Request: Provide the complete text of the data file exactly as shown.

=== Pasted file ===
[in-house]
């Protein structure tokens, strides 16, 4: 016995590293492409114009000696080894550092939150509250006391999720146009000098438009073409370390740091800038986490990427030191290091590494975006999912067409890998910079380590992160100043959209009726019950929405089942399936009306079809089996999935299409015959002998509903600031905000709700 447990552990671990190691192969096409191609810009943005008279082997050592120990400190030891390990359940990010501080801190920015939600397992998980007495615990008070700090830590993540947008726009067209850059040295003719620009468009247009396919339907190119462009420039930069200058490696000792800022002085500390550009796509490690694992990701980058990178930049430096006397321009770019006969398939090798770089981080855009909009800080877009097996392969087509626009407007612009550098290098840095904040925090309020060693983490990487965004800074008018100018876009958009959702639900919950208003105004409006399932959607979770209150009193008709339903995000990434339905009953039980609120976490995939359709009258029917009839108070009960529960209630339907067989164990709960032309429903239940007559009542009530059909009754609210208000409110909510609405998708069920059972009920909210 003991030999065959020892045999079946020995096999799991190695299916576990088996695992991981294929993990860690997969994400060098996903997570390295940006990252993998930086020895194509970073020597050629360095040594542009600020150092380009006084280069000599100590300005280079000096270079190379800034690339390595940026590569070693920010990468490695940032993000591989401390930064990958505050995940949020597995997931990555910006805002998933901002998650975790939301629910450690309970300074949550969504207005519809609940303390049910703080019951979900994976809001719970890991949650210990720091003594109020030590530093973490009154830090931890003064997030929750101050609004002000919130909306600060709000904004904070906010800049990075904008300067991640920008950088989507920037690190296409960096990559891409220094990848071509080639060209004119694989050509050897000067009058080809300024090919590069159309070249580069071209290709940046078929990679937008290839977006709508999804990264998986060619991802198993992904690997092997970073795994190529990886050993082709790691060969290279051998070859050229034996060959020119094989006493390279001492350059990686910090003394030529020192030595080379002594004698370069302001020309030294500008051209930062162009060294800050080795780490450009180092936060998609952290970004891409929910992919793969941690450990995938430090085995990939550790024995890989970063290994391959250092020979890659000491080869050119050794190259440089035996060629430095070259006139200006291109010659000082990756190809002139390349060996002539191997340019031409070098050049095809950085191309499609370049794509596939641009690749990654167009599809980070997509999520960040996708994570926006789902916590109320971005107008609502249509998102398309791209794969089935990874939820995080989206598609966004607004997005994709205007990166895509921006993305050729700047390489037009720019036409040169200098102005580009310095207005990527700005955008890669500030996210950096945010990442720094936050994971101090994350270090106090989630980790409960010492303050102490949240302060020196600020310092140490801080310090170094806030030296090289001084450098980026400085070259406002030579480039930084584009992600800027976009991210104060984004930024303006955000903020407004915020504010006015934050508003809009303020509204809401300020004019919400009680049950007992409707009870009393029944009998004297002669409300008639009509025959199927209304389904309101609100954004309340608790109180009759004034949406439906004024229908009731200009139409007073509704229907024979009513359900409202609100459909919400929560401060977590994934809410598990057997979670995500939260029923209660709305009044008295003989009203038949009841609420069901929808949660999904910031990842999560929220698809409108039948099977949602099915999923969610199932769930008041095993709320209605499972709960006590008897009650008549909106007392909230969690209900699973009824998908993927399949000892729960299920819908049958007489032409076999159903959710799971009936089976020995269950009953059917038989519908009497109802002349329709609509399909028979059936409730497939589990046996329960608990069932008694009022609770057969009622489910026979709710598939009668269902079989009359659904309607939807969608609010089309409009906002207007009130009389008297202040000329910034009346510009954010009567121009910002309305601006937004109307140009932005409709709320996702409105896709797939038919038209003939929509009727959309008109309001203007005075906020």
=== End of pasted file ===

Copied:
[in-house]
């Protein structure tokens, strides 16, 4: 016995590293492409114009000696080894550092939150509250006391999720146009000098438009073409370390740091800038986490990427030191290091590494975006999912067409890998910079380590992160100043959209009726019950929405089942399936009306079809089996999935299409015959002998509903600031905000709700 447990552990671990190691192969096409191609810009943005008279082997050592120990400190030891390990359940990010501080801190920015939600397992998980007495615990008070700090830590993540947008726009067209850059040295003719620009468009247009396919339907190119462009420039930069200058490696000792800022002085500390550009796509490690694992990701980058990178930049430096006397321009770019006969398939090798770089981080855009909009800080877009097996392969087509626009407007612009550098290098840095904040925090309020060693983490990487965004800074008018100018876009958009959702639900919950208003105004409006399932959607979770209150009193008709339903995000990434339905009953039980609120976490995939359709009258029917009839108070009960529960209630339907067989164990709960032309429903239940007559009542009530059909009754609210208000409110909510609405998708069920059972009920909210 003991030999065959020892045999079946020995096999799991190695299916576990088996695992991981294929993990860690997969994400060098996903997570390295940006990252993998930086020895194509970073020597050629360095040594542009600020150092380009006084280069000599100590300005280079000096270079190379800034690339390595940026590569070693920010990468490695940032993000591989401390930064990958505050995940949020597995997931990555910006805002998933901002998650975790939301629910450690309970300074949550969504207005519809609940303390049910703080019951979900994976809001719970890991949650210990720091003594109020030590530093973490009154830090931890003064997030929750101050609004002000919130909306600060709000904004904070906010800049990075904008300067991640920008950088989507920037690190296409960096990559891409220094990848071509080639060209004119694989050509050897000067009058080809300024090919590069159309070249580069071209290709940046078929990679937008290839977006709508999804990264998986060619991802198993992904690997092997970073795994190529990886050993082709790691060969290279051998070859050229034996060959020119094989006493390279001492350059990686910090003394030529020192030595080379002594004698370069302001020309030294500008051209930062162009060294800050080795780490450009180092936060998609952290970004891409929910992919793969941690450990995938430090085995990939550790024995890989970063290994391959250092020979890659000491080869050119050794190259440089035996060629430095070259006139200006291109010659000082990756190809002139390349060996002539191997340019031409070098050049095809950085191309499609370049794509596939641009690749990654167009599809980070997509999520960040996708994570926006789902916590109320971005107008609502249509998102398309791209794969089935990874939820995080989206598609966004607004997005994709205007990166895509921006993305050729700047390489037009720019036409040169200098102005580009310095207005990527700005955008890669500030996210950096945010990442720094936050994971101090994350270090106090989630980790409960010492303050102490949240302060020196600020310092140490801080310090170094806030030296090289001084450098980026400085070259406002030579480039930084584009992600800027976009991210104060984004930024303006955000903020407004915020504010006015934050508003809009303020509204809401300020004019919400009680049950007992409707009870009393029944009998004297002669409300008639009509025959199927209304389904309101609100954004309340608790109180009759004034949406439906004024229908009731200009139409007073509704229907024979009513359900409202609100459909919400929560401060977590994934809410598990057997979670995500939260029923209660709305009044008295003989009203038949009841609420069901929808949660999904910031990842999560929220698809409108039948099977949602099915999923969610199932769930008041095993709320209605499972709960006590008897009650008549909106007392909230969690209900699973009824998908993927399949000892729960299920819908049958007489032409076999159903959710799971009936089976020995269950009953059917038989519908009497109802002349329709609509399909028979059936409730497939589990046996329960608990069932008694009022609770057969009622489910026979709710598939009668269902079989009359659904309607939807969608609010089309409009906002207007009130009389008297202040000329910034009346510009954010009567121009910002309305601006937004109307140009932005409709709320996702409105896709797939038919038209003939929509009727959309008109309001203007005075906020």